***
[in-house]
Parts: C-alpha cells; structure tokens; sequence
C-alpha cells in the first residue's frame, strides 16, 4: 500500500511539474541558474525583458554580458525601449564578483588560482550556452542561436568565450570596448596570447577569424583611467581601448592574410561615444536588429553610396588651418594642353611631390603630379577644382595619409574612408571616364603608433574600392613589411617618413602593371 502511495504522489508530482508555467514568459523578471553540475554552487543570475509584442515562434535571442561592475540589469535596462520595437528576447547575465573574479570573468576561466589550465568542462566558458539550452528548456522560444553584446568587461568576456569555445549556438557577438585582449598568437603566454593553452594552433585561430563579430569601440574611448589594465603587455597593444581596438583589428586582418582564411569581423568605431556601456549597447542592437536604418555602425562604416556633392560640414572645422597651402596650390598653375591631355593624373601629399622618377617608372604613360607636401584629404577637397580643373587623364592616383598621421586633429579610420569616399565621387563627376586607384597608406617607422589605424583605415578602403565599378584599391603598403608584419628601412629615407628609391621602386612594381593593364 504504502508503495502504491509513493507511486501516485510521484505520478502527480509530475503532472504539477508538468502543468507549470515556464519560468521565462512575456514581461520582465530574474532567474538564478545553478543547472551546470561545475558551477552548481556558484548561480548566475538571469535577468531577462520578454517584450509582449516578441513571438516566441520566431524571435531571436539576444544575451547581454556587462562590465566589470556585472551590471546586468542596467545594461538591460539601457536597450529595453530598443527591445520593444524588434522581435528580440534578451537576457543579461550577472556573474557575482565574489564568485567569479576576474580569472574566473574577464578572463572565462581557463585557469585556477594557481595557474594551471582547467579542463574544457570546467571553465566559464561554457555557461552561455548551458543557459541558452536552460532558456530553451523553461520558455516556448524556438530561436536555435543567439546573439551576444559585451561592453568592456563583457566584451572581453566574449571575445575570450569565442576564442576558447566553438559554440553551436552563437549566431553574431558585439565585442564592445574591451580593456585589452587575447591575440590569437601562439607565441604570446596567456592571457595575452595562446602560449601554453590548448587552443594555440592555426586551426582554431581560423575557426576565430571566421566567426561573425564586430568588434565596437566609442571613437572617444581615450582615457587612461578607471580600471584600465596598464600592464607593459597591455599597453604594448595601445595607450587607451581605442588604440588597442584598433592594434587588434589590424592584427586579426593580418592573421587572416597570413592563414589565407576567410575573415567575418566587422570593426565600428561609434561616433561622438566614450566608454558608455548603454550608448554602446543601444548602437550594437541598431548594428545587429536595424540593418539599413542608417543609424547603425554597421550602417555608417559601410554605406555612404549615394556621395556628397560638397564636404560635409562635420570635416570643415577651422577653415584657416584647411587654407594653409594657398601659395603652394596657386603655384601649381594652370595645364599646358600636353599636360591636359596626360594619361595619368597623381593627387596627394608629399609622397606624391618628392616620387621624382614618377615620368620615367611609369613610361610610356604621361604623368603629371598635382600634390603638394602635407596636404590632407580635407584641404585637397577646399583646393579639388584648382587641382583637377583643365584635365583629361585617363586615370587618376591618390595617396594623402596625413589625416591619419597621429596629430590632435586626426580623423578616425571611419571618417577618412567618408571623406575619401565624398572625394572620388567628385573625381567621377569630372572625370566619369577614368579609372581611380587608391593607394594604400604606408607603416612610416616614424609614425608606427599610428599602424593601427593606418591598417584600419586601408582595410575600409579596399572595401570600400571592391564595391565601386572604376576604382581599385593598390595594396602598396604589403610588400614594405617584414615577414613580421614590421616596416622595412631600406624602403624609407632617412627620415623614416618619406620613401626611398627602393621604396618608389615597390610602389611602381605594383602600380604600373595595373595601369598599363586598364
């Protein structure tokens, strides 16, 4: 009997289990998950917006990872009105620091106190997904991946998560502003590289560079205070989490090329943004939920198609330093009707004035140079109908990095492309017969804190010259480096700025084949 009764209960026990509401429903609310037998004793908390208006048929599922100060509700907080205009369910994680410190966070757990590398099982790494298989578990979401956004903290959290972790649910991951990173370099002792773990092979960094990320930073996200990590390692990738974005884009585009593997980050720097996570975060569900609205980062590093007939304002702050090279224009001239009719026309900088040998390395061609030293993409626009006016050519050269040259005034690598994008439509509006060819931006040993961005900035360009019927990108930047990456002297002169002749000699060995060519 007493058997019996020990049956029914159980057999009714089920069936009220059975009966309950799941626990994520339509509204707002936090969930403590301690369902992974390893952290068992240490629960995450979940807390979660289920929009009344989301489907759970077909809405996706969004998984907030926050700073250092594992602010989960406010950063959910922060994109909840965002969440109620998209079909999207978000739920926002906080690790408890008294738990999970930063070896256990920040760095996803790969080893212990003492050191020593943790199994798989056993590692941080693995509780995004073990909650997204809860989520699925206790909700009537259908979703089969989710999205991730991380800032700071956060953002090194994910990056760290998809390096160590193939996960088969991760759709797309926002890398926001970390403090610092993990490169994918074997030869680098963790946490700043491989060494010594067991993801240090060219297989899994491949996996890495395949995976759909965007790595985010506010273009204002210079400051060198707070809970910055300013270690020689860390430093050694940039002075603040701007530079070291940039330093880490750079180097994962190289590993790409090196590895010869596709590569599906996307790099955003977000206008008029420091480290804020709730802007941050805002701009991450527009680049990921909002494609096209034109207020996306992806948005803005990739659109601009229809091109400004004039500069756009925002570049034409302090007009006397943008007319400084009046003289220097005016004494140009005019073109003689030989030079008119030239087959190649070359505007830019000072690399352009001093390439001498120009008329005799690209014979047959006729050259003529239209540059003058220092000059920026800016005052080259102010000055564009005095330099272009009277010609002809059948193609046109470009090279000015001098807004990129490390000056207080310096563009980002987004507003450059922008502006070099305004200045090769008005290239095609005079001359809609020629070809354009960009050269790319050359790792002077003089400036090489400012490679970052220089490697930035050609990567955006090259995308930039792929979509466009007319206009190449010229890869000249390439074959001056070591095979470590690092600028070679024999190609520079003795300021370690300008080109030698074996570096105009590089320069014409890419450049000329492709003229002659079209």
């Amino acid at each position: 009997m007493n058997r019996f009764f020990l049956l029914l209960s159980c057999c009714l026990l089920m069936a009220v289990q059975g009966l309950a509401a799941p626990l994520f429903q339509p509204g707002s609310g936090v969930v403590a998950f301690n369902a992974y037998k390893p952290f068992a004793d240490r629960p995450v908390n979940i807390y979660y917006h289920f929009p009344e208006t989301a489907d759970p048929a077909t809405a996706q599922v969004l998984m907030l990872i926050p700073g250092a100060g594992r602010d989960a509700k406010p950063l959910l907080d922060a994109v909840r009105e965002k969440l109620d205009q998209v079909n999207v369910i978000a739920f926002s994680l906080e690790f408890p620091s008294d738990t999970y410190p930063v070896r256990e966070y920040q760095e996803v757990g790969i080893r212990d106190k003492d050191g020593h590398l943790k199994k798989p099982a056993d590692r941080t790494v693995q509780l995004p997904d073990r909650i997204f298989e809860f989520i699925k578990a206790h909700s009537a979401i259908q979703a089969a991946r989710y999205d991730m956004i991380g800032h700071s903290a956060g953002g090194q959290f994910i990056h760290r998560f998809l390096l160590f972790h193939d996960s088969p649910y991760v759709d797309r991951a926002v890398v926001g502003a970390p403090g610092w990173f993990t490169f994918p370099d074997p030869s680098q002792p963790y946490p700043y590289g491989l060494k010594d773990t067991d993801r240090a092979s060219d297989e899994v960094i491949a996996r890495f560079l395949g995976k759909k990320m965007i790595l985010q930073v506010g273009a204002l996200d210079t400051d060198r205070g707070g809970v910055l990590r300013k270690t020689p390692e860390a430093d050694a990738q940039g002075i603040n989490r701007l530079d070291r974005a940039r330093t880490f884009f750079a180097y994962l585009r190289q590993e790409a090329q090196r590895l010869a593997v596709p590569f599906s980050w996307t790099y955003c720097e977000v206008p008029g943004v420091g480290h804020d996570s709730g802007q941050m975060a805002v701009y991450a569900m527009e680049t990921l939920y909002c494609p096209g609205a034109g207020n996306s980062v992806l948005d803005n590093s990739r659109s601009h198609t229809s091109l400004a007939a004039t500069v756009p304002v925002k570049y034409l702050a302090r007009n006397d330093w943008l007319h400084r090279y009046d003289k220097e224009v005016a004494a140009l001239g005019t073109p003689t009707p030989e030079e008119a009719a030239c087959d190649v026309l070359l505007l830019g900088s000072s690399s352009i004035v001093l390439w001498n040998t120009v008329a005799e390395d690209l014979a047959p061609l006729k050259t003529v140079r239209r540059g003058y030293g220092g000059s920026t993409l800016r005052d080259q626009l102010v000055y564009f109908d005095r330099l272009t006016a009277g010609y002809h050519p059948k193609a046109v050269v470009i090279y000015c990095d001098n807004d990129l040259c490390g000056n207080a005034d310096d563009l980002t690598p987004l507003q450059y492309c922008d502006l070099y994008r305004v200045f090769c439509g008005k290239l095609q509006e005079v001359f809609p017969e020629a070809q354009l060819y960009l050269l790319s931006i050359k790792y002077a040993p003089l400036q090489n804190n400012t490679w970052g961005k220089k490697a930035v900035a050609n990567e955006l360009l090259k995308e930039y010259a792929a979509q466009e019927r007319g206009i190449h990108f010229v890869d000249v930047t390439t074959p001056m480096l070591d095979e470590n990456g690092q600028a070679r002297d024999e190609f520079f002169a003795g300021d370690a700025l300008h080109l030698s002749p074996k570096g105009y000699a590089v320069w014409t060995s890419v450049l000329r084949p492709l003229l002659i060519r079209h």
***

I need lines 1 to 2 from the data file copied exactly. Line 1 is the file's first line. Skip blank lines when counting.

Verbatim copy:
[in-house]
Parts: C-alpha cells; structure tokens; sequence